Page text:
The Cabinet sent a draft accord to President Emile Lahoud, seeking to create a tribunal to try suspects in the killing of former prime minister Rafik Hariri, further ratcheting up the power struggle between the country's pro-Western and pro-Syrian forces.
Lahoud, who is pro-Syrian, is expected to decline to endorse the agreement sent to him on Monday. The accord would set up the UN-backed court in a location outside Lebanon.
For opponents of Syria, the court is a major priority -- one they hope will uncover the truth behind the assassination in February last year of Hariri which they accuse Damascus of orchestrating. Syria denies the claim.
Six pro-Syrian Cabinet ministers, including all the Shiites, resigned from the Cabinet earlier this month shortly before the government gave initial approval to the tribunal.
The move caused Lahoud to say the government should step down because the constitution requires all sects to be represented in the Cabinet. But Prime Minister Fuad Saniora, who is backed by the US and anti-Syrian factions, has refused to resign, saying the Cabinet meetings still reached the quorum necessary to make decisions, including the approval of the tribunal.
A spokesman for Lahoud said the accord had arrived at the Presidential Palace. Asked how Lahoud would respond, spokesman Rafik Shalala reiterated the president regards the Cabinet as having "lost its constitutional legitimacy after the resignation of the Shiite ministers."
The tribunal has also become the latest weapon in the battle between the Hezbollah-aligned factions and the anti-Syrian parties over the demand by Hezbollah for a third of the Cabinet's seats. Securing one third of the seats would give Hezbollah and its supporters veto power over key decisions, including the UN document setting up the tribunal.
Hezbollah is threatening to call mass demonstrations unless it and its allies obtain a veto-wielding share of the Cabinet -- a demand that Saniora and the anti-Syrian parties have rejected.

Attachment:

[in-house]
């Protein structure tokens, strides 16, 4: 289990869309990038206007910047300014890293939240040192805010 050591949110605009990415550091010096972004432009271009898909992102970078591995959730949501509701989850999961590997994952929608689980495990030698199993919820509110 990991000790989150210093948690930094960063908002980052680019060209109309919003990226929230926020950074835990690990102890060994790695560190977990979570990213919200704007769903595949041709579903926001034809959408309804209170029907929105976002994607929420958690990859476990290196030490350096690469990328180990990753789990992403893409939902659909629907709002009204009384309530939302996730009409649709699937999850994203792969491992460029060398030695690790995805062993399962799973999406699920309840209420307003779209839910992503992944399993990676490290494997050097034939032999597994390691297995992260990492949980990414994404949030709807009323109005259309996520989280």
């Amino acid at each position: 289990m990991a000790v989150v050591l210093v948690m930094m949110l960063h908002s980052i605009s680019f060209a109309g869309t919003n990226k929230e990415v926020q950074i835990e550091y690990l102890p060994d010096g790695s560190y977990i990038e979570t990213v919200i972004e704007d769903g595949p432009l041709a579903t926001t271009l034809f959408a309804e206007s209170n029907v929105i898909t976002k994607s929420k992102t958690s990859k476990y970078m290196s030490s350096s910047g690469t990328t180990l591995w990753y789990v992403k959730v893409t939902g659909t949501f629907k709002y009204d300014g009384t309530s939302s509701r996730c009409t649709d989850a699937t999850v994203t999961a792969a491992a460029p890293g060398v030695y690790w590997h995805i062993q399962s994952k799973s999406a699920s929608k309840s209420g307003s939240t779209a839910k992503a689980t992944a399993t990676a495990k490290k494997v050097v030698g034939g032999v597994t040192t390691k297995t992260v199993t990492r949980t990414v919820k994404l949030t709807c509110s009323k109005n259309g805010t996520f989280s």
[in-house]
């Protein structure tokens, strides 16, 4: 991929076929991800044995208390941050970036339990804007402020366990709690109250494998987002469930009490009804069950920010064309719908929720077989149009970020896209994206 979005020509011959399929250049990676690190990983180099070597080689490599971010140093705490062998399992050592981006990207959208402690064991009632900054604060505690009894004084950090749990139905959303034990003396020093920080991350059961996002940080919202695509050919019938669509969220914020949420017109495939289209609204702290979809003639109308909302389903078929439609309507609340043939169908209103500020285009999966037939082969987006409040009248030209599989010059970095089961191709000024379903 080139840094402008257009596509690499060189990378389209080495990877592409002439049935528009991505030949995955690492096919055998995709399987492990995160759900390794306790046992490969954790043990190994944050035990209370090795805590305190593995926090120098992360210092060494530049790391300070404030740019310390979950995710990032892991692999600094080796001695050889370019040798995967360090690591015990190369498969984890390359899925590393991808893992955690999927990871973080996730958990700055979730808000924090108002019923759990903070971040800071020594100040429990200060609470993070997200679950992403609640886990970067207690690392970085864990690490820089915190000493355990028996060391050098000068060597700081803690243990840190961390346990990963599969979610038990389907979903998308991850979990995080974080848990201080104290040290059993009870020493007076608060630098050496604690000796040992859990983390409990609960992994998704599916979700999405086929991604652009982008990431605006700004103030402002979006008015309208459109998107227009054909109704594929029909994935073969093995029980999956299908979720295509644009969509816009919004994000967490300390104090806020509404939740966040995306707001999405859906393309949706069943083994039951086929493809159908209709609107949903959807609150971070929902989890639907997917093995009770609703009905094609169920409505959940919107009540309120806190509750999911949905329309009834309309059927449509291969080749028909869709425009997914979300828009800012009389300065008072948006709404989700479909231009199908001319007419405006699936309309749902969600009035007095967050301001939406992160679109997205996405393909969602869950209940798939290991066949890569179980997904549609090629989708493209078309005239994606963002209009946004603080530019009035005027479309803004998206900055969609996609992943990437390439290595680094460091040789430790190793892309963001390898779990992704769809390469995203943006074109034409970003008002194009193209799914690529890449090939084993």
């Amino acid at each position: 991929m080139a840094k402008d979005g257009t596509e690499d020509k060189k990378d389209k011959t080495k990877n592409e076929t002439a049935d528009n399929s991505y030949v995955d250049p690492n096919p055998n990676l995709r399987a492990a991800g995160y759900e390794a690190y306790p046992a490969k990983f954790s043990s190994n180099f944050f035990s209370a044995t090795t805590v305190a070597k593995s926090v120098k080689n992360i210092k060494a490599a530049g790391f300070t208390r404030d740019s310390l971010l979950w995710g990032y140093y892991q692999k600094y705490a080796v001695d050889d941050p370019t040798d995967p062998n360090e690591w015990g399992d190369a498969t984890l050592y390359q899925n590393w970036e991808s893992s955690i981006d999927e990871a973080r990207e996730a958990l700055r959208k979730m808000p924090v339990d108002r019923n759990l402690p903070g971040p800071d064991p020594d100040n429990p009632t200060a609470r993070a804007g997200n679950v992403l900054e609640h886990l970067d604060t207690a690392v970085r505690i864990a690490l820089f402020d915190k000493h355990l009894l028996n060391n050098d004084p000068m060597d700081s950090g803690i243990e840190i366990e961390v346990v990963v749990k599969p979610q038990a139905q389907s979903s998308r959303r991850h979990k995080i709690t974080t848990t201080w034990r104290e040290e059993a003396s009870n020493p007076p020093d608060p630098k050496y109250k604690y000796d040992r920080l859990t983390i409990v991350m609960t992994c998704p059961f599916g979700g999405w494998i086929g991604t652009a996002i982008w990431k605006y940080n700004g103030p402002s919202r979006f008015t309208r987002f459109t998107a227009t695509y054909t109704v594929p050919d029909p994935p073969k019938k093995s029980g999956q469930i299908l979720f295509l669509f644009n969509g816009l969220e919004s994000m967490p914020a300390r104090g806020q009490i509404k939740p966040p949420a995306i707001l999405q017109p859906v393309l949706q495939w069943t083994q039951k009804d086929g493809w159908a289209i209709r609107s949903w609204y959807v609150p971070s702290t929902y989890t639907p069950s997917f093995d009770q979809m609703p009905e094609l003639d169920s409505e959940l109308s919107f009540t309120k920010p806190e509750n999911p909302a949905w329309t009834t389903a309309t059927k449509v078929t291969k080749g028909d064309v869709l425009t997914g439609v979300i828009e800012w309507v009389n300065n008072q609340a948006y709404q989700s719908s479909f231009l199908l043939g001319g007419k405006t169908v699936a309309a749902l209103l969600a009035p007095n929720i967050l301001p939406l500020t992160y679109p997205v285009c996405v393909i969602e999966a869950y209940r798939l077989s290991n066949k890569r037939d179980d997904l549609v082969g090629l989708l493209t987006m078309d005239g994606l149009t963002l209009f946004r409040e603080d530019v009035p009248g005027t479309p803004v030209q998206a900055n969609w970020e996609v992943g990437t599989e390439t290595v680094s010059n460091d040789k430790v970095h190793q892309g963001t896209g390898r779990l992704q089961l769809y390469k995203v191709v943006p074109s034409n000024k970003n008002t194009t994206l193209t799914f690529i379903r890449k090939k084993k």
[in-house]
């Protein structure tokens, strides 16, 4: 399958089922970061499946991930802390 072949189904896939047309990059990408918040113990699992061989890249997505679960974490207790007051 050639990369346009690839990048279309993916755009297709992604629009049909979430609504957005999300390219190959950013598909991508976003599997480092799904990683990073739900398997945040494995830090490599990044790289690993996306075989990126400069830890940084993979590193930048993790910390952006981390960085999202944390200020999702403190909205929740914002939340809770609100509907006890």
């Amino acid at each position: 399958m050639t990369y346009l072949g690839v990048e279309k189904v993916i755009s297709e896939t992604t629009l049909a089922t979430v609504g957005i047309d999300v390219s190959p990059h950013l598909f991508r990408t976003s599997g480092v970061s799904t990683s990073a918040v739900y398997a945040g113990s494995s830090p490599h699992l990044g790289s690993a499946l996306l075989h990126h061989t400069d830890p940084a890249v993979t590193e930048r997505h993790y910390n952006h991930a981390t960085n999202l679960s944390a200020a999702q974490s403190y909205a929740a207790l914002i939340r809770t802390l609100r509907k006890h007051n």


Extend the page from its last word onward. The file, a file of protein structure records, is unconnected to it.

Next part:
On Monday night, several hundred troops and police separated about 700 anti- and pro-Syrian supporters who traded insults and threw glass bottles at each other in Beirut's Christian Ashrafieh neighborhood. Army commandos and riot police dispersed the crowd two hours later. There was no immediate word on any casualties.
On Friday, Hezbollah leader Hassan Nasrallah and the leader of the Shiite party Amal, Nabih Berri, said they supported the creation of the tribunal, but indicated that their priority was to achieve greater representation in Cabinet. They pledged to press their case "by using all available democratic and legal means" -- a reiteration of the threat to hold mass protests.
The tribunal accord needs to be approved by the parliament, but the speaker, Berri, supports the view that the Cabinet is no longer constitutional.
The crisis threatened to become explosive on Nov. 21 when an anti-Syrian Cabinet minister, Pierre Gemayel of the Christian Phalange Party, was assassinated in Beirut. The sixth killing of an anti-Syrian figure in the past two years raised fears of the country returning to the sectarian violence of the 1975-90 civil war.
On Monday, the technical team of the UN commission investigating Hariri's assassination examined the scene where Gemayel was shot, the official National News Agency reported.